Online Encyclopedia


Online Encyclopedia
Originally appearing in Volume V14, Page 533 of the 1911 Encyclopedia Britannica.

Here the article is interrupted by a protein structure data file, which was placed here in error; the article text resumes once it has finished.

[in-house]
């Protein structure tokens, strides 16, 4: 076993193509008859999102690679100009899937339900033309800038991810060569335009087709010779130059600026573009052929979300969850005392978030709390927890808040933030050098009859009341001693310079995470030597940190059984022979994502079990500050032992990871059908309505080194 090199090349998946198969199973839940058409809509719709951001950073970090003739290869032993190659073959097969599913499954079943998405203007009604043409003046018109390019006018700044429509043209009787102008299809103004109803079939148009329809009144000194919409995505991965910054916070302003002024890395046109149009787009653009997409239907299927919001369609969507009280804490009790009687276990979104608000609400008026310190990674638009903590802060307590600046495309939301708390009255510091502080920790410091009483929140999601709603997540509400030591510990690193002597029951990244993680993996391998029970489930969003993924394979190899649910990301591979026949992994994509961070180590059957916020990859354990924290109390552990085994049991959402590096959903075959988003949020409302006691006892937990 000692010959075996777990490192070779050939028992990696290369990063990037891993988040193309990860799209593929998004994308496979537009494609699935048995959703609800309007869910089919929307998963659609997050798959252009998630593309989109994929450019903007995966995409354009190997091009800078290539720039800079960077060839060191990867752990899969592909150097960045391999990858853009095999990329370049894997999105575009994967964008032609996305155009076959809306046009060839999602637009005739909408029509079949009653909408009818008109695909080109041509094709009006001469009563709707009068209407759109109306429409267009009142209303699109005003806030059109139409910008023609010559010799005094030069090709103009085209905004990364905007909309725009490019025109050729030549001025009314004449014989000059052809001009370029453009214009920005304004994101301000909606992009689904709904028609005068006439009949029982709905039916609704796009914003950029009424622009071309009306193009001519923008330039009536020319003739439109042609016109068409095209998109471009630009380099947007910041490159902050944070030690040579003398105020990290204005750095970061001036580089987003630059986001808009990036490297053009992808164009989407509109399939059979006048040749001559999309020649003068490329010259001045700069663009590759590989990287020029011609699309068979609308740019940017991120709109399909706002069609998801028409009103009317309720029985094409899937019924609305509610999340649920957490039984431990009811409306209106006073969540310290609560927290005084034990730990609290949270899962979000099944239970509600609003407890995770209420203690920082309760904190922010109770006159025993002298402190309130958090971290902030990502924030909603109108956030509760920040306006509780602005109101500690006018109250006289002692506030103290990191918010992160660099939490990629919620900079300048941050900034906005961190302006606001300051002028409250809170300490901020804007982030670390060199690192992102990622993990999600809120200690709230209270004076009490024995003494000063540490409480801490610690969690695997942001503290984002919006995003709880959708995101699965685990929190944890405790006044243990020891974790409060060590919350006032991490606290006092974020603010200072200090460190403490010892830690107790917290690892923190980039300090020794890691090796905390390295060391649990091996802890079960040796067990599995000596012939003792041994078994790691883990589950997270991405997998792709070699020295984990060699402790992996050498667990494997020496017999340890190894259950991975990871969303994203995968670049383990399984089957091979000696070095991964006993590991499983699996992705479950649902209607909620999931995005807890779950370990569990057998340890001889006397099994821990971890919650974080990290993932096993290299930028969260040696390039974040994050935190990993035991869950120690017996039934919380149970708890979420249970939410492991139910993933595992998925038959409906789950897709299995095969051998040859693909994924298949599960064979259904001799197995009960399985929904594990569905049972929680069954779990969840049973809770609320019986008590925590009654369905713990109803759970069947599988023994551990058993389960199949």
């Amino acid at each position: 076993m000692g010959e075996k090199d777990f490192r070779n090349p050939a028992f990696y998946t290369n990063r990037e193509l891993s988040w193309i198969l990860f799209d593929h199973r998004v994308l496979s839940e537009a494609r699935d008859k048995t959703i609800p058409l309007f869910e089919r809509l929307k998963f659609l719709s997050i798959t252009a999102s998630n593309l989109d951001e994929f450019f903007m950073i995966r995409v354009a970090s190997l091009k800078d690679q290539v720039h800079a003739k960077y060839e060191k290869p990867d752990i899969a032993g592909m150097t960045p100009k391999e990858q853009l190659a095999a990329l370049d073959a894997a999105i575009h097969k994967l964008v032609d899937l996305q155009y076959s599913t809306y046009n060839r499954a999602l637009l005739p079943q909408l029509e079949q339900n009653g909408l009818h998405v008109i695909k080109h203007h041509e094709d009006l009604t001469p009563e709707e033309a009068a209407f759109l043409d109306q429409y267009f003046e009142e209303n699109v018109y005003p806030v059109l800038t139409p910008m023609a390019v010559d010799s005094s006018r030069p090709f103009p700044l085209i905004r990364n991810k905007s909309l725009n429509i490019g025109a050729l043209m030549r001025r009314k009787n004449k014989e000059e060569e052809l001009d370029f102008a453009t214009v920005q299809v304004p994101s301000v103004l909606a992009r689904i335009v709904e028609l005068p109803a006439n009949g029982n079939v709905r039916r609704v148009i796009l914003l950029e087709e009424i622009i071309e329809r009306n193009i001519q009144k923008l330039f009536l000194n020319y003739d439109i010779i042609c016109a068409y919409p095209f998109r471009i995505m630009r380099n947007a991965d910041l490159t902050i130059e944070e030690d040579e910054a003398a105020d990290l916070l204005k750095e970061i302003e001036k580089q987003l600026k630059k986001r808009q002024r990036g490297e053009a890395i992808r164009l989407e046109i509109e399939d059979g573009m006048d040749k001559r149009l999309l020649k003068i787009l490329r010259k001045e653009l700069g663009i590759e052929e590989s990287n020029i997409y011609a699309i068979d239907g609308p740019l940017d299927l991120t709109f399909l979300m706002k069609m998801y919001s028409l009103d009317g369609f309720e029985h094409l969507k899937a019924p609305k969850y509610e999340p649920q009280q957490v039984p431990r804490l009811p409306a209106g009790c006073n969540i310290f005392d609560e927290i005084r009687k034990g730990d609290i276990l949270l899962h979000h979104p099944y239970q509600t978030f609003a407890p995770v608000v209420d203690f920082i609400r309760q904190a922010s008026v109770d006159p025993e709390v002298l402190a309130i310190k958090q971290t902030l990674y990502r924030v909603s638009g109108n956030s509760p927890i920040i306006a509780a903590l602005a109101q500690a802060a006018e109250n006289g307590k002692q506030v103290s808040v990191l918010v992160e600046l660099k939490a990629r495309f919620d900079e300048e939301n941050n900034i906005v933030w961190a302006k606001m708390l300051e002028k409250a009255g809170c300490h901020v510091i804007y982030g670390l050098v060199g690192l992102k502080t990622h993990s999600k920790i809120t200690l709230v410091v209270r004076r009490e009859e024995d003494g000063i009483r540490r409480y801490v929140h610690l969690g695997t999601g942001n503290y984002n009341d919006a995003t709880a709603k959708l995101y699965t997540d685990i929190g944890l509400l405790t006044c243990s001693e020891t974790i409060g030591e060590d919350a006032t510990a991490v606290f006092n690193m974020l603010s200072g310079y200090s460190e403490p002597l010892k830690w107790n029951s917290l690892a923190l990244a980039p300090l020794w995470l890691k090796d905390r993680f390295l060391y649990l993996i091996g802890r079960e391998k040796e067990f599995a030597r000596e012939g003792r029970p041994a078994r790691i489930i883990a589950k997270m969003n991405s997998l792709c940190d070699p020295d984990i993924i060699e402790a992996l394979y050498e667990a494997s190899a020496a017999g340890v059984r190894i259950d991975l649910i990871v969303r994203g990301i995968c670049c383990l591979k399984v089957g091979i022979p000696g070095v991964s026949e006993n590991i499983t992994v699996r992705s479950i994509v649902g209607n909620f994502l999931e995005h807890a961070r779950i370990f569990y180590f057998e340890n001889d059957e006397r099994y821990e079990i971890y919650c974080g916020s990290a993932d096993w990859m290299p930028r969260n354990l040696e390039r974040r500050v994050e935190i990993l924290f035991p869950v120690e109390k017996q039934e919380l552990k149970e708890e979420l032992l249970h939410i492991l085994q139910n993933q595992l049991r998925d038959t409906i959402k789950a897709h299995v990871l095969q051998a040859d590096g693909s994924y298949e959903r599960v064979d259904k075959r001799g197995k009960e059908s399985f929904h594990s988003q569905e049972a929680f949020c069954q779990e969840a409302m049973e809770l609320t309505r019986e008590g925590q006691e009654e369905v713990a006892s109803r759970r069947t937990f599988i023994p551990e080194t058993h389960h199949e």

Spread the word: it!